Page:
As It Happens

Oscar Brown Jr's daughter wants Trump to stop reading her dad's 'Snake' lyrics at rallies

Africa Brown says her father, Oscar Brown Jr., a civil rights activist, would've been "shocked" that Donald Trump was using his words.
Donald Trump has been reading the lyrics to Oscar Brown Jr's song, "The Snake." Oscar Brown Jr. was a singer-songwriter and a civil rights activist in Chicago. (Joshua Roberts/ Reuters/ Africa Brown )
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For months, Republican presidential candidate Donald Trump has been reading the words to the song "The Snake" at his rallies, suggesting the lyrics are a parable from which listeners can learn about the perils of immigration. 

 

The song tells the story of a woman who brings an injured snake into her home and cares for it. The snake then bites her, and when the woman asks why, the snake says "You knew damn well I was a snake before you took me in." 

The song was written by Oscar Brown Jr. in 1963, and was made popular by Al Wilson in 1968. 

A cease-and-desist letter has been sent to the Trump campaign, but so far, the request has not been heeded. 
Oscar Brown Jr's daughters, Africa (L) and Maggie Brown (R) say their dad would not agree with Donald Trump's interpretation of "The Snake." (Africa Brown )

Oscar Brown Jr.'s daughter, Africa Brown, agrees that the lyrics are a parable, relevant even today. But she has a slightly different interpretation. 

Carol Off: What do you think your father would have said about Donald Trump reading "The Snake" at his rallies? 

Africa Brown: I think he would've been shocked and amazed, because what Donald Trump stands for, and what my father stands for, are in such opposition. The snake was basically written to outline something like what Trump is doing! It's actually amazing to me, because I know he would have said it's about him! If we let you in, and we see what you are, then we shouldn't be surprised when we get what we get. Everyone sees what he's standing for, and my father would've seen what he's standing for immediately.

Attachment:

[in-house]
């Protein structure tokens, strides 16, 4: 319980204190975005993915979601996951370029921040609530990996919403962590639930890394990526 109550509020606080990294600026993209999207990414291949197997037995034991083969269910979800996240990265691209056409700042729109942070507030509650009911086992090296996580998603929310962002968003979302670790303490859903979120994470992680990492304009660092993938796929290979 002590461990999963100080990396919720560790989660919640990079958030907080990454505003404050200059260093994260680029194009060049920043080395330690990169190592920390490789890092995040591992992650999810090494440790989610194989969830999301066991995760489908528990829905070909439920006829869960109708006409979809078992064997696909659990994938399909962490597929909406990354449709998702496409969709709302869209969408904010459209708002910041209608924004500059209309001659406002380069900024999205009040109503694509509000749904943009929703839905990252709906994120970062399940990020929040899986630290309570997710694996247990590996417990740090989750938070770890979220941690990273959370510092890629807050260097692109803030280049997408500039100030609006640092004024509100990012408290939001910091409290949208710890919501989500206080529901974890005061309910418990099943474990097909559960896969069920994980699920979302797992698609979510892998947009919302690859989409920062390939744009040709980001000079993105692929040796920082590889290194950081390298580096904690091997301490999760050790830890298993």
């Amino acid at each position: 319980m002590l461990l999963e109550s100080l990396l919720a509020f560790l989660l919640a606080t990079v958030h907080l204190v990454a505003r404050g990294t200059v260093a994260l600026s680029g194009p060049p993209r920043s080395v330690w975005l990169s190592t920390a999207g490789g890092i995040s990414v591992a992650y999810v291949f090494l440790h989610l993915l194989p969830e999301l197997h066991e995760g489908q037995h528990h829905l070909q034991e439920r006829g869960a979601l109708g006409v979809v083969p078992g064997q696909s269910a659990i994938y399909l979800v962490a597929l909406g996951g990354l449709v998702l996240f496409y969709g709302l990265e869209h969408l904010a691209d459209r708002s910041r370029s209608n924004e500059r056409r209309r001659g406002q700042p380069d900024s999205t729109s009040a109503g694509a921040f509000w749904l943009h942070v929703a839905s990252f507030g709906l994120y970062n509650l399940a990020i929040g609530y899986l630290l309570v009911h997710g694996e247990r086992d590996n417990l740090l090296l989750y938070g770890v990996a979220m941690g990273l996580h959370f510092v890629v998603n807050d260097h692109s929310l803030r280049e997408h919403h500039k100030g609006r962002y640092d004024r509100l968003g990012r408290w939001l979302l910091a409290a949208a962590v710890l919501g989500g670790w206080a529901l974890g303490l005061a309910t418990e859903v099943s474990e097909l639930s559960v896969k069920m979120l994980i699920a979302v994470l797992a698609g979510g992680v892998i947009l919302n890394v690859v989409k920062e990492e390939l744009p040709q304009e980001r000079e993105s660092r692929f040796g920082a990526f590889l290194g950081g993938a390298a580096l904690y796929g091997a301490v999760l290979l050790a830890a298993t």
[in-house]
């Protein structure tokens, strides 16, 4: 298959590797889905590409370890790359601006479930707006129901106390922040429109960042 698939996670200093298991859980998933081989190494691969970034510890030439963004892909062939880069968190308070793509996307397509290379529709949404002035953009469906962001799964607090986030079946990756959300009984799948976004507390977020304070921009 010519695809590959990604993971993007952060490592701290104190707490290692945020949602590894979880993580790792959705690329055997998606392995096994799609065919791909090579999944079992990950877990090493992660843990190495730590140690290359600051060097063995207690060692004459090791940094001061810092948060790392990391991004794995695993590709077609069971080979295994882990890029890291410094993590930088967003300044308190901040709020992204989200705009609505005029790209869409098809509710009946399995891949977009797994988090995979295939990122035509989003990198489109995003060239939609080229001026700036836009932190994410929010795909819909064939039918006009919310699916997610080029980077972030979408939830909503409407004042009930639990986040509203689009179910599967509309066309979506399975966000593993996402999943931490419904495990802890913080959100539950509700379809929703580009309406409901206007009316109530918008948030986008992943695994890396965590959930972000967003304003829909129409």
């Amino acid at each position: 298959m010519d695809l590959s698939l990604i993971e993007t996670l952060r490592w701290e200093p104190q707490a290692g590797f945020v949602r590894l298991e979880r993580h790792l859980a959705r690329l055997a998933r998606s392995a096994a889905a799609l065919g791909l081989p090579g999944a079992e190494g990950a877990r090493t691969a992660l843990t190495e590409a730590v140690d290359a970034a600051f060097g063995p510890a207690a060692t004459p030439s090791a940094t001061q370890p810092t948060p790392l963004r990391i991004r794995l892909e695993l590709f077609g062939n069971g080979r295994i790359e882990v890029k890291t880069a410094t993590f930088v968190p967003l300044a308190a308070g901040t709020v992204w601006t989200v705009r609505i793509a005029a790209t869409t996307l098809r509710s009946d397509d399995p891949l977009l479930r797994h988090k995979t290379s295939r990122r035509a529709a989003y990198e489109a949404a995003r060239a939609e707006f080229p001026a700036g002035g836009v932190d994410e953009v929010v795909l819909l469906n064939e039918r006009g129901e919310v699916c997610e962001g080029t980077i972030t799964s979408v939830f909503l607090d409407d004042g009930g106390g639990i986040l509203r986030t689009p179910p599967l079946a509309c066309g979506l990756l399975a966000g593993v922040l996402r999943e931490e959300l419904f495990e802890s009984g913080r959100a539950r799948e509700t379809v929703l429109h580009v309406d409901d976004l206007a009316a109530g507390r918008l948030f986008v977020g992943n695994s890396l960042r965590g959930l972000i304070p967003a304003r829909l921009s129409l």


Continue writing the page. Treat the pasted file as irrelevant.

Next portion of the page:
Oscar Brown Jr. was a singer, songwriter, and civil rights activist in Chicago. He died in 2005. (Africa Brown )

CO: When Donald Trump reads "The Snake," he makes it clear that the snakes are refugees, and the sweet, kind woman who cares for the snake, that's the America that he believes in, that then gets bitten by "the reptile with the grin." That's the analogy he's making. You're saying your father would make a different analogy? 

AB: Yes, the American people would be the poor, tender woman. And he [Trump] would be the sly one that we would be taking in. 

CO: Into the White House? 

AB: Yes! It would definitely be poisonous, because the venom we see being spewed right now, it's no secret, the hatred and the bad feelings it's spurring. In my opinion, and I'm sure in my father's opinion, those things are poisonous to a society. 

For more about Oscar Brown Jr., and what his family thinks about Donald Trump using "The Snake," listen to our full interview with Africa Brown. 

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